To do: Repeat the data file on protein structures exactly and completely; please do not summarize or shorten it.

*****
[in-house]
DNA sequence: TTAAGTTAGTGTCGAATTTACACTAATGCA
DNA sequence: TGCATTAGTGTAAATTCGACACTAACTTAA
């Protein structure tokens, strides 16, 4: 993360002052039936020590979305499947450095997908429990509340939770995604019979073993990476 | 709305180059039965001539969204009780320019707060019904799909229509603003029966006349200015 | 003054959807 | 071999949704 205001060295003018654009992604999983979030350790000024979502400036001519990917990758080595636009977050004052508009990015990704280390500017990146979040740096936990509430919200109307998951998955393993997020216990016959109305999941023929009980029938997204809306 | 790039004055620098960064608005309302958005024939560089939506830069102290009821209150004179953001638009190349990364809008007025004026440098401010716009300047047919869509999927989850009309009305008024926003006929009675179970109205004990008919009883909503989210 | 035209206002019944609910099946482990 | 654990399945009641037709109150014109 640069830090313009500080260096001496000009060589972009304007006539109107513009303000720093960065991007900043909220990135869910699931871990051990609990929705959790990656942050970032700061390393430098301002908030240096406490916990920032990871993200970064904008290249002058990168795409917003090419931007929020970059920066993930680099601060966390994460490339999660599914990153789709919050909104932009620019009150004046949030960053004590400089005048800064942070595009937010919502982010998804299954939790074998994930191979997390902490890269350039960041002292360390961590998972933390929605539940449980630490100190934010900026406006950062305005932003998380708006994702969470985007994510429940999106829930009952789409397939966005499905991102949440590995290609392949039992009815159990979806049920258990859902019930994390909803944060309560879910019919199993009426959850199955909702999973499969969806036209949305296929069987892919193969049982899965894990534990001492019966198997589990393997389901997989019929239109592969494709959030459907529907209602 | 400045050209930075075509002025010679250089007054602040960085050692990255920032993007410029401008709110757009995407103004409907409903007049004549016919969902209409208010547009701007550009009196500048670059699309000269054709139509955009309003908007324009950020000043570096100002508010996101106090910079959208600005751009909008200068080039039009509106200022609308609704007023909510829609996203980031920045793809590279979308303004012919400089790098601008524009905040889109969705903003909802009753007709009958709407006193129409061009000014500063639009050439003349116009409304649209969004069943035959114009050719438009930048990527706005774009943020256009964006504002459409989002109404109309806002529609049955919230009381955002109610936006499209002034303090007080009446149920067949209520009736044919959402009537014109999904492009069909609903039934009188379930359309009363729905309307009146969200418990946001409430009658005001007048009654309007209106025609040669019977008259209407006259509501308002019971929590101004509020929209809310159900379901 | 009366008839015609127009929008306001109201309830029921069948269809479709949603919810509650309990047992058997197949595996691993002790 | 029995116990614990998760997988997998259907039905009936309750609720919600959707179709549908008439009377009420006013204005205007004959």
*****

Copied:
[in-house]
DNA sequence: TTAAGTTAGTGTCGAATTTACACTAATGCA
DNA sequence: TGCATTAGTGTAAATTCGACACTAACTTAA
């Protein structure tokens, strides 16, 4: 993360002052039936020590979305499947450095997908429990509340939770995604019979073993990476 | 709305180059039965001539969204009780320019707060019904799909229509603003029966006349200015 | 003054959807 | 071999949704 205001060295003018654009992604999983979030350790000024979502400036001519990917990758080595636009977050004052508009990015990704280390500017990146979040740096936990509430919200109307998951998955393993997020216990016959109305999941023929009980029938997204809306 | 790039004055620098960064608005309302958005024939560089939506830069102290009821209150004179953001638009190349990364809008007025004026440098401010716009300047047919869509999927989850009309009305008024926003006929009675179970109205004990008919009883909503989210 | 035209206002019944609910099946482990 | 654990399945009641037709109150014109 640069830090313009500080260096001496000009060589972009304007006539109107513009303000720093960065991007900043909220990135869910699931871990051990609990929705959790990656942050970032700061390393430098301002908030240096406490916990920032990871993200970064904008290249002058990168795409917003090419931007929020970059920066993930680099601060966390994460490339999660599914990153789709919050909104932009620019009150004046949030960053004590400089005048800064942070595009937010919502982010998804299954939790074998994930191979997390902490890269350039960041002292360390961590998972933390929605539940449980630490100190934010900026406006950062305005932003998380708006994702969470985007994510429940999106829930009952789409397939966005499905991102949440590995290609392949039992009815159990979806049920258990859902019930994390909803944060309560879910019919199993009426959850199955909702999973499969969806036209949305296929069987892919193969049982899965894990534990001492019966198997589990393997389901997989019929239109592969494709959030459907529907209602 | 400045050209930075075509002025010679250089007054602040960085050692990255920032993007410029401008709110757009995407103004409907409903007049004549016919969902209409208010547009701007550009009196500048670059699309000269054709139509955009309003908007324009950020000043570096100002508010996101106090910079959208600005751009909008200068080039039009509106200022609308609704007023909510829609996203980031920045793809590279979308303004012919400089790098601008524009905040889109969705903003909802009753007709009958709407006193129409061009000014500063639009050439003349116009409304649209969004069943035959114009050719438009930048990527706005774009943020256009964006504002459409989002109404109309806002529609049955919230009381955002109610936006499209002034303090007080009446149920067949209520009736044919959402009537014109999904492009069909609903039934009188379930359309009363729905309307009146969200418990946001409430009658005001007048009654309007209106025609040669019977008259209407006259509501308002019971929590101004509020929209809310159900379901 | 009366008839015609127009929008306001109201309830029921069948269809479709949603919810509650309990047992058997197949595996691993002790 | 029995116990614990998760997988997998259907039905009936309750609720919600959707179709549908008439009377009420006013204005205007004959």